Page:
SACRAMENTO (CBS13) — All California counties remain in a state of emergency as a result of the high fire danger.
Governor Gavin Newsom declared the emergency last month, and now that order could have some unintended consequences. The declaration may create a loophole that could help keep renters from being forced from their homes.READ MORE: Coyote Likely Behind ‘Suspicious’ Animal Deaths In Citrus Heights, Police Say
Amid wildland fires, strong winds and power outages, Governor Newsom declared a statewide emergency on Oct. 27 and that emergency order remains in effect.
Now some say the declaration could help people who are facing evictions and steep rent increases. A Bay Area renters rights group says any rent increase above 10% would violate California’s anti-price gouging law.
Law professor John Myers says the statue offers victims protection during a disaster. He explains the anti-price gouging law: “The idea is when there is a disaster or shortage of some kind, some unscrupulous merchant will take advantage of that and jack up the prices.” The law applies to gas, emergency supplies and groceries, but it also covers rent increases and evictions.READ MORE: E.G. Daily On 'Rugrat's New Holiday Special "Traditions": 'We Embrace Everyone And Everything'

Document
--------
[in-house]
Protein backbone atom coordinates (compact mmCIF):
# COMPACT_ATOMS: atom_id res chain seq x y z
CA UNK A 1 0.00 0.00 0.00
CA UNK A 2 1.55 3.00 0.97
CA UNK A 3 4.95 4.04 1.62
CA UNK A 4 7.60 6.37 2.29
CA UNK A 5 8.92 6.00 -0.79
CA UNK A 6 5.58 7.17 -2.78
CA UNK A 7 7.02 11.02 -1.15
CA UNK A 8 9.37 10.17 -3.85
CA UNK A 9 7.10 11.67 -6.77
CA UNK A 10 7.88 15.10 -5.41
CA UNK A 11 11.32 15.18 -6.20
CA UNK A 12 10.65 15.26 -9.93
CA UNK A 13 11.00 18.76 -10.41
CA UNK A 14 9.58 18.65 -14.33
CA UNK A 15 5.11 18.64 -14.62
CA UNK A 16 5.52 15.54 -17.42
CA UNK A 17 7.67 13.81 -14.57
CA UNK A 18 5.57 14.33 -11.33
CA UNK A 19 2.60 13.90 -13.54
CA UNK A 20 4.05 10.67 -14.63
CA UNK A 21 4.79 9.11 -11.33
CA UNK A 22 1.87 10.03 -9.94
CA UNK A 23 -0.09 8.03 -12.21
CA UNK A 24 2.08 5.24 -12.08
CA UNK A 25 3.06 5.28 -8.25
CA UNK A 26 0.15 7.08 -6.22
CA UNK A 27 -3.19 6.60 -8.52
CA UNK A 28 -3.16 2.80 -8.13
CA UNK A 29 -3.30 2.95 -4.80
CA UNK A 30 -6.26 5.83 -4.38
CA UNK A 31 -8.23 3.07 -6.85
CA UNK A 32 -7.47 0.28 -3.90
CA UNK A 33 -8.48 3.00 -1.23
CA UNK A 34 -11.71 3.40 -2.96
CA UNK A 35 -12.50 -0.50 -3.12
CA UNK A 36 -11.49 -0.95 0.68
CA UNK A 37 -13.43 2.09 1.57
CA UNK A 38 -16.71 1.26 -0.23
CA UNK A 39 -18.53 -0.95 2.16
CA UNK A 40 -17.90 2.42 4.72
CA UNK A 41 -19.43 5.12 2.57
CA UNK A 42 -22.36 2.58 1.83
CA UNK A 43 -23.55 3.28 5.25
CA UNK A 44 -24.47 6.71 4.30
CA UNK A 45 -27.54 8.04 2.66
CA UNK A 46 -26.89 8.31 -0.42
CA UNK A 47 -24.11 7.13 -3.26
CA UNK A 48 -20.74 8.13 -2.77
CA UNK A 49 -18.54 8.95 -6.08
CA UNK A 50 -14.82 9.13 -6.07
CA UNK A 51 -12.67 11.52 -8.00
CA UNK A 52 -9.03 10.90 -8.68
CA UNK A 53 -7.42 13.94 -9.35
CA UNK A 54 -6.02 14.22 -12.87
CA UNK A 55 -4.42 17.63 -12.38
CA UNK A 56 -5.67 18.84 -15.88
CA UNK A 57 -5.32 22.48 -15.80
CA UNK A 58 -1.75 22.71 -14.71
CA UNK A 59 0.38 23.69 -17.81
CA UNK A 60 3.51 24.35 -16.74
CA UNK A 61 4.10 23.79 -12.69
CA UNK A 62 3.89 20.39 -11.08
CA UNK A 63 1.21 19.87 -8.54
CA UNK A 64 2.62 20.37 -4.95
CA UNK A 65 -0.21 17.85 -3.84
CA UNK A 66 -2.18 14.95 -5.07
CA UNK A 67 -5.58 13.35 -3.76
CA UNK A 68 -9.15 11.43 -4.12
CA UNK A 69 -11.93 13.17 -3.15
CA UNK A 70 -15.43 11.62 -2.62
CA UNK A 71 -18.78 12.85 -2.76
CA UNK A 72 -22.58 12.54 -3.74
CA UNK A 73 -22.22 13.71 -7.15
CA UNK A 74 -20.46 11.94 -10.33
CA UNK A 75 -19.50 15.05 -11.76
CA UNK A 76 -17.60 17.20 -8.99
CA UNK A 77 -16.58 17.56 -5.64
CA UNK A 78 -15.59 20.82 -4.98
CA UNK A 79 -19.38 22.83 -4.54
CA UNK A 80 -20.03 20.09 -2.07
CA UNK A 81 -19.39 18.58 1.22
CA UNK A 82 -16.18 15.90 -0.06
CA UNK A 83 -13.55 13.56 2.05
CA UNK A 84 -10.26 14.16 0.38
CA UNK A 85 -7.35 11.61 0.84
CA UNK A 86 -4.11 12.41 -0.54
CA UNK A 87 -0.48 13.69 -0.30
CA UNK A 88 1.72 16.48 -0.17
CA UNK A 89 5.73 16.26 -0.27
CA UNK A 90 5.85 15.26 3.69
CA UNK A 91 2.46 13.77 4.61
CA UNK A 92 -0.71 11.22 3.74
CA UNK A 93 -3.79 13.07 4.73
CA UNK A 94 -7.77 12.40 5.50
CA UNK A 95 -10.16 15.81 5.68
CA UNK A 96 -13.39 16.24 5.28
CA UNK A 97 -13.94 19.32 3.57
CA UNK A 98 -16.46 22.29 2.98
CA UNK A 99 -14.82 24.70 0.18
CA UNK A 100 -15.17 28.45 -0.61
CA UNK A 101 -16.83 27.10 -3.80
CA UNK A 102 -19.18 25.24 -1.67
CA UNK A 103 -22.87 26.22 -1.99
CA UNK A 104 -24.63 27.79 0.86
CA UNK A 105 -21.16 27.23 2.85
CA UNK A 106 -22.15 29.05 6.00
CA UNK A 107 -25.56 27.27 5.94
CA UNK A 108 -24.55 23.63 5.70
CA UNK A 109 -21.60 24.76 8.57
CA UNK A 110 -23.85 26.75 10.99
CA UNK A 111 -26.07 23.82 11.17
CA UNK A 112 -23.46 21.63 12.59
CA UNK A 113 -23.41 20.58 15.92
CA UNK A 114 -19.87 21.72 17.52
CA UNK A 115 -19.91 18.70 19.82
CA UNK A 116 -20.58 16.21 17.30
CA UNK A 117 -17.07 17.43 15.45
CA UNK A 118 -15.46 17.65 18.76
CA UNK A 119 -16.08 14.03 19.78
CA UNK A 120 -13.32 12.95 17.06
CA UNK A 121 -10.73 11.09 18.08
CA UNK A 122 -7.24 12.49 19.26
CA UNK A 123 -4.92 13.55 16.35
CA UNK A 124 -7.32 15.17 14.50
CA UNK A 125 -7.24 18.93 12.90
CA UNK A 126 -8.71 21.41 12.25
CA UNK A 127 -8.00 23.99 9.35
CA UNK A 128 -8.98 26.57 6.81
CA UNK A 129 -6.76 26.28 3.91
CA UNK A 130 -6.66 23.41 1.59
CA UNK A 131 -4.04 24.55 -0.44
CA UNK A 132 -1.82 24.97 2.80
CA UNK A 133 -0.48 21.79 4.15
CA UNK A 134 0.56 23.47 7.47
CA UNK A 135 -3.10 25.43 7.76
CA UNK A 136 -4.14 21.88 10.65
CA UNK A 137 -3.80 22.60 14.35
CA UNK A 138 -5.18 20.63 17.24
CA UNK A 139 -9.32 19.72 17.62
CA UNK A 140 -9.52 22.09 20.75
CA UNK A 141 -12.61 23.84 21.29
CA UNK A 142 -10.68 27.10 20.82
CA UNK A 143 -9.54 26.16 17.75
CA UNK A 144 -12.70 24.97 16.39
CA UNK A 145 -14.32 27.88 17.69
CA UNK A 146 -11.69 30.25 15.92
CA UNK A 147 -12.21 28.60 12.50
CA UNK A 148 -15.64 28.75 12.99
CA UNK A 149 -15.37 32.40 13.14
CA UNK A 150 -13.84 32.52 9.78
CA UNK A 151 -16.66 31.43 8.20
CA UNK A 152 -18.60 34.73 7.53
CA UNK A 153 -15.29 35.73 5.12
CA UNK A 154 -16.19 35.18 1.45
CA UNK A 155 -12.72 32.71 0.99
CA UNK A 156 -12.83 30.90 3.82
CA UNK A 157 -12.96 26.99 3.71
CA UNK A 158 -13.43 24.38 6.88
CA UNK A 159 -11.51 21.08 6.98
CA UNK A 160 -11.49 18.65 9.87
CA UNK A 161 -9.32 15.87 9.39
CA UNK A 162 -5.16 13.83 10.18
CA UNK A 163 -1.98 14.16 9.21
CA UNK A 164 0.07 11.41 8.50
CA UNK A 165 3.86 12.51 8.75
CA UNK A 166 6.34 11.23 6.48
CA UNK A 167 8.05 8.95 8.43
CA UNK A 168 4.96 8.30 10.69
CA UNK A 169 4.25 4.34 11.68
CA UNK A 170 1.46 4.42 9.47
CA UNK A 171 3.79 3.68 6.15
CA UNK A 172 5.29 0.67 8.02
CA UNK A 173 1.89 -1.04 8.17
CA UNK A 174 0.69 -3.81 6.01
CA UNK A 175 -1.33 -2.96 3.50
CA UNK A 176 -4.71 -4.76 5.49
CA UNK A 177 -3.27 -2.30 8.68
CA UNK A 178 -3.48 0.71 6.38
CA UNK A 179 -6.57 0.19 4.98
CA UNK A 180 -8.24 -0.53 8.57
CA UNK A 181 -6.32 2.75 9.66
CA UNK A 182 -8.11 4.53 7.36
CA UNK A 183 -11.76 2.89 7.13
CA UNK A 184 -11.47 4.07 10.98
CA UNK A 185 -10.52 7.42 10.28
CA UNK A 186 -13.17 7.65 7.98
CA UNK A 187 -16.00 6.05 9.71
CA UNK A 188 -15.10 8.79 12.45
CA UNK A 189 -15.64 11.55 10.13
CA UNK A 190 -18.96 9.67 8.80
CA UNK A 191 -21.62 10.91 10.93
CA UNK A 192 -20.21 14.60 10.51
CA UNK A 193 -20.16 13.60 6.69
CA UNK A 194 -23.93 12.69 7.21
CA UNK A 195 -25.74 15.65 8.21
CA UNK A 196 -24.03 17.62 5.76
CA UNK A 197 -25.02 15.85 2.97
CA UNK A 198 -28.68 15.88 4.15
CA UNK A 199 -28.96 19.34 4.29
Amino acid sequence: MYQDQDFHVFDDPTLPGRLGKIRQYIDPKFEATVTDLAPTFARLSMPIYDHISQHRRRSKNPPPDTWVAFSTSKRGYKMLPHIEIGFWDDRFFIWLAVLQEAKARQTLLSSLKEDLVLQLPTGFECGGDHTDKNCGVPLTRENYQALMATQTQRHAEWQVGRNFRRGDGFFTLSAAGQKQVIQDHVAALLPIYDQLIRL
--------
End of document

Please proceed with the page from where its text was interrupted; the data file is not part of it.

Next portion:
Housing advocates say there has been a dramatic rise in landlords serving no-fault evictions ahead of a new state law that takes effect January 1, limiting rental rate increases.
So, will the governor’s emergency declaration offer these renters an unintended pardon?
“My initial reaction is one of skepticism because traditionally these anti-gouging laws are designed to protect people in the immediate vicinity of a disaster,” Myers said.
The legal loophole could meet strong resistance from property owners. Ultimately, it could be up to the courts to decide if it applies.
“The question will be, did the legislature have in mind protecting people who aren’t affected by the disaster? It’s a fair question, I think that’s one that a judge will soon be looking at,” Myers said.MORE NEWS: North Highland Family's Home Hit By Thieves After 4 Die In Wrong-Way Crash In Sierra
Anyone convicted of violating California’s price gouging law faces jail time and a $10,000 fine.